- Right before voting we sent workers supportive videos from other recently organized workers in the local (Indigo, Loblaws, United Weed Workers) and well-known gay activist Tim McCaskell, underlining that unionizing makes a real difference — both for workers’ own lives and for the communities we belong to.
- Our basic message to coworkers who were still on the fence right before the vote: don’t let these assholes get away with all of this bullshit!
What we learned
After 11 days of unrelenting pressure, the afternoon of Friday 12 November we finally learned that we’d won the vote 12-7. Here are some key lessons we think will be useful for other workers who might have to stand up to similarly unhinged union-busting tactics:
- A genuinely worker-led organizing campaign where workers do all the one-on-ones, get cards signed, and make the key decisions, will make it harder for management to portray the union as a third party.
- Reach out to several unions before signing cards so that when detailed questions come up, you can explain why this one in particular is a good fit. For example, management said UFCW was only focused on Loblaws and wouldn’t pay attention to a small shop like Steamworks; we were able to share that part of why we moved forward with local 1006A is that they include smaller workplaces, and we could even put them in touch with members from similarly sized shops.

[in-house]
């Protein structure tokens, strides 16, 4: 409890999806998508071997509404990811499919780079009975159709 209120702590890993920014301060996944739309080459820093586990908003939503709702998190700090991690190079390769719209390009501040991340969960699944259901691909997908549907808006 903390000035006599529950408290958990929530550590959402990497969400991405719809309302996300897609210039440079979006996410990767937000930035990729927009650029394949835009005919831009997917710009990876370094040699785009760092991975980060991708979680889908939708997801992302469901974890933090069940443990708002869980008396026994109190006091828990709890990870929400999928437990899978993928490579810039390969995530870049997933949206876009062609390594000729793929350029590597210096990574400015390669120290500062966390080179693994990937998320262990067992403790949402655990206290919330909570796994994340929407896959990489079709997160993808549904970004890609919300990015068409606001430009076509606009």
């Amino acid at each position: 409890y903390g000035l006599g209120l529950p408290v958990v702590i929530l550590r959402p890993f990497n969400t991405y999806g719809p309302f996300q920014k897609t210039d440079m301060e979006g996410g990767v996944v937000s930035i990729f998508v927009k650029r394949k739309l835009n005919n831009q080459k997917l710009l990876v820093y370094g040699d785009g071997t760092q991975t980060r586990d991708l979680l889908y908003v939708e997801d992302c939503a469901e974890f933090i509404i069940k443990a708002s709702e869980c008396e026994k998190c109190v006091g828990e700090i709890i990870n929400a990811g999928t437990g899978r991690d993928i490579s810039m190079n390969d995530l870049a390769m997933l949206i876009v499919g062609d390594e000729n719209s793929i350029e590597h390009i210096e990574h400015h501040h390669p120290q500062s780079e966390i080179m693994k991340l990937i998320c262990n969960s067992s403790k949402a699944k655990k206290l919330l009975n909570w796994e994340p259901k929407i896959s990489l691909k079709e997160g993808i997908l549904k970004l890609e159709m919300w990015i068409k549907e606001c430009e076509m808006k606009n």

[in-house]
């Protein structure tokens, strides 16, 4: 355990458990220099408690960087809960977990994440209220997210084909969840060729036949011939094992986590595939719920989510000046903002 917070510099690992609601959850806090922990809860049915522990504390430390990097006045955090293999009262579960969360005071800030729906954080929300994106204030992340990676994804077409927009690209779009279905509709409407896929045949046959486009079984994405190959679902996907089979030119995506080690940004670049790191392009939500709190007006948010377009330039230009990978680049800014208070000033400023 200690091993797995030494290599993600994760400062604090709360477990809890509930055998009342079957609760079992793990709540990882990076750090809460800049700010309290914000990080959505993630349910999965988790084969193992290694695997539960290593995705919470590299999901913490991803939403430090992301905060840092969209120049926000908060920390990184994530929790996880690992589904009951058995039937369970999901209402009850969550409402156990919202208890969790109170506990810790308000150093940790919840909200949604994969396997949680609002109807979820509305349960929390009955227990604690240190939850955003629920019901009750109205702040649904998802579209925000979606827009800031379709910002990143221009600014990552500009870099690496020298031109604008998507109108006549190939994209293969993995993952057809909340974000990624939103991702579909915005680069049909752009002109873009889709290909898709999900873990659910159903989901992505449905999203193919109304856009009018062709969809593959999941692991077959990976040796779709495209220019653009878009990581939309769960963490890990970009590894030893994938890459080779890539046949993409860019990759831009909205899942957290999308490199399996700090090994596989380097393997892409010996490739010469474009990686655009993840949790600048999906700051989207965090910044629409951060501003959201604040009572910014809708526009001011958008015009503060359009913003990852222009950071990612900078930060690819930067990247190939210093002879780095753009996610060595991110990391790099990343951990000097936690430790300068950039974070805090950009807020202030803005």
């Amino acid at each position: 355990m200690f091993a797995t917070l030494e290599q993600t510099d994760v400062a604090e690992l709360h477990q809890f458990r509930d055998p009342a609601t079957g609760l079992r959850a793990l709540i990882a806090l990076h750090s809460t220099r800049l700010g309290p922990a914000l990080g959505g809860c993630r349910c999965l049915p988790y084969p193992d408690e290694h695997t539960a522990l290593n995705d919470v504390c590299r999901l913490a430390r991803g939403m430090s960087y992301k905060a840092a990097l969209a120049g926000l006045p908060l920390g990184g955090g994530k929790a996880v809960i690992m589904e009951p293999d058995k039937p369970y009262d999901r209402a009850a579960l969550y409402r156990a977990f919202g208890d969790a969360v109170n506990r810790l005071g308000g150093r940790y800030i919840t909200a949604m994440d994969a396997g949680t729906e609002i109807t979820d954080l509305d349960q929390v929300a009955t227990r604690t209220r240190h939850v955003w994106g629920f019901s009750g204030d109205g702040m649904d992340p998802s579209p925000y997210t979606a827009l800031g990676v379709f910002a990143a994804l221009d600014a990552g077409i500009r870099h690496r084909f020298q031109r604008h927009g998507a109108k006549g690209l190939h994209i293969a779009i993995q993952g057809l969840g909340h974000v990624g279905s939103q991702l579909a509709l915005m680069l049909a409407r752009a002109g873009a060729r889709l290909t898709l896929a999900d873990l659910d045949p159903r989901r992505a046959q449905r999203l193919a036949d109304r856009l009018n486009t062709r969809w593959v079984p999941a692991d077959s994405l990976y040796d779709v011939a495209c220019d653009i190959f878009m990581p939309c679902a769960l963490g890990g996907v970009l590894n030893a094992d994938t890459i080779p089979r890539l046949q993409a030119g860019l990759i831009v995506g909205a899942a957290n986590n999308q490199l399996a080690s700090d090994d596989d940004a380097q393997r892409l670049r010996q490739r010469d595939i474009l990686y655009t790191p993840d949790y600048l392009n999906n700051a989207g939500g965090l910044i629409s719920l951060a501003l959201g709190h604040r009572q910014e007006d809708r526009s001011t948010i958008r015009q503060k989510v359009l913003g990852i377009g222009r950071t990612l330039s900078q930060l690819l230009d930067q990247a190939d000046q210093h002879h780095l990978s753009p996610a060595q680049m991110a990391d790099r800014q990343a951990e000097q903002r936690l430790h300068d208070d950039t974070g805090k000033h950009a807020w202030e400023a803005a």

- Get to know your coworkers and what matters to them better than management does. Stay focused on your shared goals and don’t get lost in the weeds rebutting the company point by point.
- If your bosses go off the deep end, let them dig their own grave. Laugh it off as much as possible.
- Document everything management does and says. Speak with every coworker who reports an incident — this helps you build up a record and, just as importantly, gives you an opportunity to check on how they’re feeling and what support they need.
- When fear tactics get people riled up, direct outrage back at the bosses. It’s not your coworkers’ fault if they’re afraid and lashing out. Keep the blame on management for scaring them in the first place.
Our GM was terminated roughly a month after we won, and the remaining managers keep promising that we’ve entered a new chapter with a new team. They have a chance to prove that as we start bargaining this week.
We know that we deserve better, and we won’t be afraid to demand it.